But there's another way to get your hands on a diamond: wait for one to crash to Earth inside a meteorite. And in the case of a new study published this week, it might even tell a story of a different planet, one that died in the early days of our Solar System.Diamonds from space
The meteorite in question fell in 2008 in Sudan and contained a type of meteorite rock called “ureilite” that is composed of minerals you’d only find in the deep mantle of the Earth. Among those minerals were microscopic crystals of diamond and graphite—two minerals composed entirely of carbon atoms.
As recently as 2013, Russia controlled about half of the global commercial launch industry with its fleet of rockets, including the Proton boosters. But technical problems with the Proton, as well as competition from SpaceX and other players, has substantially eroded the Russian share. This year, it may only have about 10 percent of the commercial satellite launch market, compared to as much as 50 percent for SpaceX.
In the past, Russian space officials have talked tough about competing with SpaceX in providing low-cost, reliable service to low-Earth and geostationary orbit. For example, the Russian rocket corporation, Energia, has fast-tracked development of a new medium-class launch vehicle that it is calling Soyuz-5 to challenge SpaceX.
On Tuesday, however, Russia's chief spaceflight official, Deputy Prime Minister Dmitry Rogozin, made a remarkable comment about that country's competition with SpaceX.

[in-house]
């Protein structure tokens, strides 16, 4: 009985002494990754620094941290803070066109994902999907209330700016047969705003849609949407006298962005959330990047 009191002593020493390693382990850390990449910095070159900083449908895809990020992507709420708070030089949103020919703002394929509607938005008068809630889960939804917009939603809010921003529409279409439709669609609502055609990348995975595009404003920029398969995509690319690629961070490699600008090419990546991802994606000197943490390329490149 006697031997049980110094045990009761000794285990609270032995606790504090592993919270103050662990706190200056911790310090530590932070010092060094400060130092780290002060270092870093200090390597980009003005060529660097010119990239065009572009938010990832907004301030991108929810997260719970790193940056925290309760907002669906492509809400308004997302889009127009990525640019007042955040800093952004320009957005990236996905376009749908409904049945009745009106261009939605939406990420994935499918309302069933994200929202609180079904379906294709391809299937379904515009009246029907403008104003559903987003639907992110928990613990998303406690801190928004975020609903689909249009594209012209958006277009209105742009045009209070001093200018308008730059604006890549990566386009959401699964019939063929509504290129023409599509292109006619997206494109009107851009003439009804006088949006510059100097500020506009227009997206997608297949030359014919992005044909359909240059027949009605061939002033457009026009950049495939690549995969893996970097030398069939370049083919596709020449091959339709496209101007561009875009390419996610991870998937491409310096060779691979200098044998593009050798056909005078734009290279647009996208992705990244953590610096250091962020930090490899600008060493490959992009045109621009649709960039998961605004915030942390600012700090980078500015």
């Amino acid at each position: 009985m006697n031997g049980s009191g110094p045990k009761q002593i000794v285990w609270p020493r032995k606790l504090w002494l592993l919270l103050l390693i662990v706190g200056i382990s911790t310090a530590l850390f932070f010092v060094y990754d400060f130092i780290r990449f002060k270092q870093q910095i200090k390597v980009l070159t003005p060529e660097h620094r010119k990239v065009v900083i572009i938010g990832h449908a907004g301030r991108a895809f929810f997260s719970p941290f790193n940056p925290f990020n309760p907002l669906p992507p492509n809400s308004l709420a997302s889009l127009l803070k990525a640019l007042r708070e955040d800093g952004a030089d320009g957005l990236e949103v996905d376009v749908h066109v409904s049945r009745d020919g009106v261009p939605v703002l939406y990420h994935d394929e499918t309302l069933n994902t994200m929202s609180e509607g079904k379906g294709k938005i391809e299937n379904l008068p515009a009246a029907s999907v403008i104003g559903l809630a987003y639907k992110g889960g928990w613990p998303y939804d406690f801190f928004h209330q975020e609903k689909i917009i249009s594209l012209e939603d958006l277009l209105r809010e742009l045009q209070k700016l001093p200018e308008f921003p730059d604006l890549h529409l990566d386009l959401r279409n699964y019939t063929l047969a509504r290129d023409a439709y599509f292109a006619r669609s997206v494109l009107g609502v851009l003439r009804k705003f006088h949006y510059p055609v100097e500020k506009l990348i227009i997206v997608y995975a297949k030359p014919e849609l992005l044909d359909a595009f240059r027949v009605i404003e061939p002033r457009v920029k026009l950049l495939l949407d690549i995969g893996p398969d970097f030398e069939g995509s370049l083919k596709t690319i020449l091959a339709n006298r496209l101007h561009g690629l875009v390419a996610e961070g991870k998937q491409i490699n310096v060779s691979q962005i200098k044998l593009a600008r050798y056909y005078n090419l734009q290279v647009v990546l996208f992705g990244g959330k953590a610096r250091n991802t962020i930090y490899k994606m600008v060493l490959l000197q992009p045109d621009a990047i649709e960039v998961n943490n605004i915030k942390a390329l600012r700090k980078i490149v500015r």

In 2003, Oscar Munoz found a mummy in the Atacama Desert ghost town of La Noria. The six-inch-long mummy, now called Ata, has an elongated skull, oddly shaped eye sockets, and only ten pairs of ribs... which helped fuel wild speculation that she was an alien hybrid. Ata was sold several times—probably illegally—and ended up in the private collection of Barcelona entrepreneur and UFO enthusiast Ramón Navia-Osorio. A 2013 documentary called Sirius soon helped immortalize Ata, focusing heavily on the alien hybrid claims.
When a team led by University of California, San Francisco bioinformatics researcher Sanchita Bhattacharya recently sequenced the tiny mummy’s genome, however, it revealed only a girl of Chilean descent. There were a complicated set of genetic mutations, including some usually associated with bone and growth disorders and a few more that have never been described before. Those mutations, the researchers claim, may help explain her unusual appearance.
It’s easy to see why the team's March paper attracted so much interest: a high-profile urban legend was fully debunked at last, but now there were hints at compelling medical discoveries. Most press outlets presented the results as conclusive, cut-and-dried science—except for a few UFO fan sites that loudly insisted the study was part of a cover-up. But even beyond the extraterrestrial exchanges, things have gotten very complicated, both in terms of the scientific claims and in terms of whether the research should have been done at all.
“Hair of the dog” remedies may do the trick for some hangover sufferers. But health experts say that a Canadian homeopath took the idea too far—way, way too far.
Homeopath and naturopath Anke Zimmermann used diluted saliva from a rabid dog to “treat” a four-year-old boy, according to a blog post she published earlier this year. Zimmermann claims that the potentially infectious and deadly concoction successfully resolved the boy’s aggressive behavior, which she described as a “slightly rabid-dog state.”
The tail fits with the scientifically implausible principles of homeopathy. These ruffly state that substances that produce similar symptoms of a particular ailment can cure said ailment (“like cures like”) and that diluting a substance increases its potency (“law of infinitesimals”).